Waste from a diamond mine in South Africa grew ever higher as the ownership changed from De Beers to a billionaire to a Dubai-based retailer. The mining town paid the price.
JAGERSFONTEIN, South Africa — The dirt wall holding in mucky waste from diamond mining grew over the years to resemble a wide, towering plateau. Suspended like a frozen tsunami over neat tracts of Monopoly-like homes in the rural South African mining town of Jagersfontein, the dam alarmed residents who feared it may collapse.
“We saw it long time, that one day this thing will burst,” said Memane Paulus, a machine operator at the dam for the past decade. The worst fears of residents came true this month when a section of the dam crumbled, sending a thunderous rush of gray sludge through the community that killed at least one person, destroyed 164 houses, and turned a six-mile stretch of neighborhoods and grassy fields into an ashen wasteland.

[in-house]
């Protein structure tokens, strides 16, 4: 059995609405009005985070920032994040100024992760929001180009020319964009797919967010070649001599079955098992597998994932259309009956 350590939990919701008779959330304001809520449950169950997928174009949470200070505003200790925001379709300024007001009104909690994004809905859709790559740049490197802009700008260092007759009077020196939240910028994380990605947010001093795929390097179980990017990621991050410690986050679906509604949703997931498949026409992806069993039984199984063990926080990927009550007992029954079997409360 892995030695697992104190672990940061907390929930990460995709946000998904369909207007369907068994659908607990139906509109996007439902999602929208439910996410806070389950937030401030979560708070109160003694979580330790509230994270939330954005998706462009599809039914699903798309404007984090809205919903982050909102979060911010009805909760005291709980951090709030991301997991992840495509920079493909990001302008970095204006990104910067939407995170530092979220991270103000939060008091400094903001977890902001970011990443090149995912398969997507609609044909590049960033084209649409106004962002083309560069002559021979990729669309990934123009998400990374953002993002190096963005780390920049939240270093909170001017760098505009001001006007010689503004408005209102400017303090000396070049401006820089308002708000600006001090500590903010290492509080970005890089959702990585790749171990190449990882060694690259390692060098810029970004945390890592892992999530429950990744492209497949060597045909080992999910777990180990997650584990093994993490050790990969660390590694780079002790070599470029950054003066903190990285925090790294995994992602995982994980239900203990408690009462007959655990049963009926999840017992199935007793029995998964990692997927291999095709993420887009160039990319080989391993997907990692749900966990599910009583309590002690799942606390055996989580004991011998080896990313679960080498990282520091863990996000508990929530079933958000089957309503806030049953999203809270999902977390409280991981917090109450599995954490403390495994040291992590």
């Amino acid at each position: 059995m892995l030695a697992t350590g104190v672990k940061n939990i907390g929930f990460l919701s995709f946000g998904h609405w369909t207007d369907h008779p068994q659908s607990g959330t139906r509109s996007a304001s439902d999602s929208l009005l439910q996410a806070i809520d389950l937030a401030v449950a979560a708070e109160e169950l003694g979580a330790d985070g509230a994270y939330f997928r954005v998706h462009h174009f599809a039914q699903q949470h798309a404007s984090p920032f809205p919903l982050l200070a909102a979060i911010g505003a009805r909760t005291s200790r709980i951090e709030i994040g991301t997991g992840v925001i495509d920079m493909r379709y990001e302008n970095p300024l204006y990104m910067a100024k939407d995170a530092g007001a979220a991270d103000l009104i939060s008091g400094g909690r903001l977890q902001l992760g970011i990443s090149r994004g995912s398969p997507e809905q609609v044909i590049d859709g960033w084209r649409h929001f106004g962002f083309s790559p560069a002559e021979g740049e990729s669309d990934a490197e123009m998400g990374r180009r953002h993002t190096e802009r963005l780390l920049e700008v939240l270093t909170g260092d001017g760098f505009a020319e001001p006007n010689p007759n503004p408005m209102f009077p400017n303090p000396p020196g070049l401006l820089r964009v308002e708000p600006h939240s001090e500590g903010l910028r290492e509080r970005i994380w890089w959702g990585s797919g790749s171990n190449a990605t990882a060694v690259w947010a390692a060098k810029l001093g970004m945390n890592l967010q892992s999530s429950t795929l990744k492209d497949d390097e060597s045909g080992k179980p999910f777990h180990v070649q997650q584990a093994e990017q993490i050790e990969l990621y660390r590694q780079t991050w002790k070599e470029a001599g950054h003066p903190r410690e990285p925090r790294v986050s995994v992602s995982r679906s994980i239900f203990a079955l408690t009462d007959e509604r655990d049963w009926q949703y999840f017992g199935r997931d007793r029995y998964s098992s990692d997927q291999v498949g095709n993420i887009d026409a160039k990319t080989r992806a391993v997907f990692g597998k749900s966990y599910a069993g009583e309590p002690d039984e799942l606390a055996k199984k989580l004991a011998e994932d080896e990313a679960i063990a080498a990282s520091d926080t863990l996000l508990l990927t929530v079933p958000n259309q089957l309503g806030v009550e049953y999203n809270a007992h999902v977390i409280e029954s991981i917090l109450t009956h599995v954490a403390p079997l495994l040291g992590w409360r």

The Jagersfontein disaster has caused alarm in a nation where heaping dams of mining waste, known as tailings, are part of the landscape. Experts estimate that South Africa has hundreds of tailings dams, which mining watchdogs say is the legacy of an exploitative industry that extracts lucrative gems for jewelry stores abroad, while poor communities are saddled with toxic waste at home.
The townspeople in Jagersfontein, home to one of the world’s oldest diamond mines, had watched the wall of waste mount, looming over their homes and streets. But there was little they could do to stop it because it was big business.
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